<title>BBC Weather - Observations for  Heilbronn, DE</title>
    <description>Latest observations for Heilbronn from BBC Weather, including weather, temperature and wind information</description>
    <copyright>Copyright: (C) British Broadcasting Corporation, see http://www.bbc.co.uk/terms/additional_rss.shtml for more details</copyright>
    <pubDate>Tue, 11 Jan 2022 17:00:00 GMT</pubDate>
    <dc:rights>Copyright: (C) British Broadcasting Corporation, see http://www.bbc.co.uk/terms/additional_rss.shtml for more details</dc:rights>
    <atom:link href="https://weather-service-thunder-broker.api.bbci.co.uk/en/observation/rss/2907669" type="application/rss+xml" rel="self" />
      <title>Tuesday - 18:00 CET: Not available, 4°C (40°F)</title>
      <description>Temperature: 4°C (40°F), Wind Direction: Easterly, Wind Speed: 4mph, Humidity: 66%, Pressure: 1033mb, Rising, Visibility: --</description>
      <pubDate>Tue, 11 Jan 2022 18:00:00 GMT</pubDate>
      <guid isPermaLink="false">https://www.bbc.co.uk/weather/2907669-2022-01-11T18:00:00.000+01:00</guid>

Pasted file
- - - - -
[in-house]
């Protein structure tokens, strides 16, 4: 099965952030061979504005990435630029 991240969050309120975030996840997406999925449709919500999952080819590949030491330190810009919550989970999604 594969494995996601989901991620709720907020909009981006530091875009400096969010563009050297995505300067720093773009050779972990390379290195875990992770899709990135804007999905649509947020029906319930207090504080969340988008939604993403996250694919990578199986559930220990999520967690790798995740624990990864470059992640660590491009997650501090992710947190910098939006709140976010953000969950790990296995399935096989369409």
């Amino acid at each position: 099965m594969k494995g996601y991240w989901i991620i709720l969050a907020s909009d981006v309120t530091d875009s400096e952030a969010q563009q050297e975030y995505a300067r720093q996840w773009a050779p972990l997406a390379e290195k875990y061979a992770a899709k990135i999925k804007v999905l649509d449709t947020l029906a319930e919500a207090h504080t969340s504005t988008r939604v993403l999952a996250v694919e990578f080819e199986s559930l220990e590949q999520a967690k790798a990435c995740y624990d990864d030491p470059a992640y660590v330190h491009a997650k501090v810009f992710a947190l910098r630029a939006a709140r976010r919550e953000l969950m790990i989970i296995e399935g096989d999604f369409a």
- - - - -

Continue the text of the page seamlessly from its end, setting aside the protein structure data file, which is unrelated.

<georss:point>49.1399 9.2205</georss:point>

Received 2181 bytes in 0.4765, rate = 4.58 kbytes/second

No big deal extracting values from that output. I've done something similar here:
Fritzmeter Project , but with TinyXML you should be able to do that with more style.

The proxy log (acces.log) entry shows: TCP_MISS/200 2181 GET http://weather-broker-cdn.api.bbci.co.uk/en/observation/rss/2907669 - DIRECT/ application/rss+xml

What about HTTPS?

The Arduino Uno is to anemic for HTTPS, but the experiments on this page have been done with a MKR ZERO and the matching MKR ETH Shield. The MKR ZERO can do HTTPS easily.
HTTPS through a http-proxy works differently from HTTP: The client requests a tunneled connection from the Proxy, using the "CONNECT" method (rather than "GET" in the HTTP example).
The otherwise brilliant SSLClient library does not provide an obvious way to support that:
I have not yet found a way to establish that first part of the connection request without encryption and switch to SSL/TLS after the tunnel is initiated.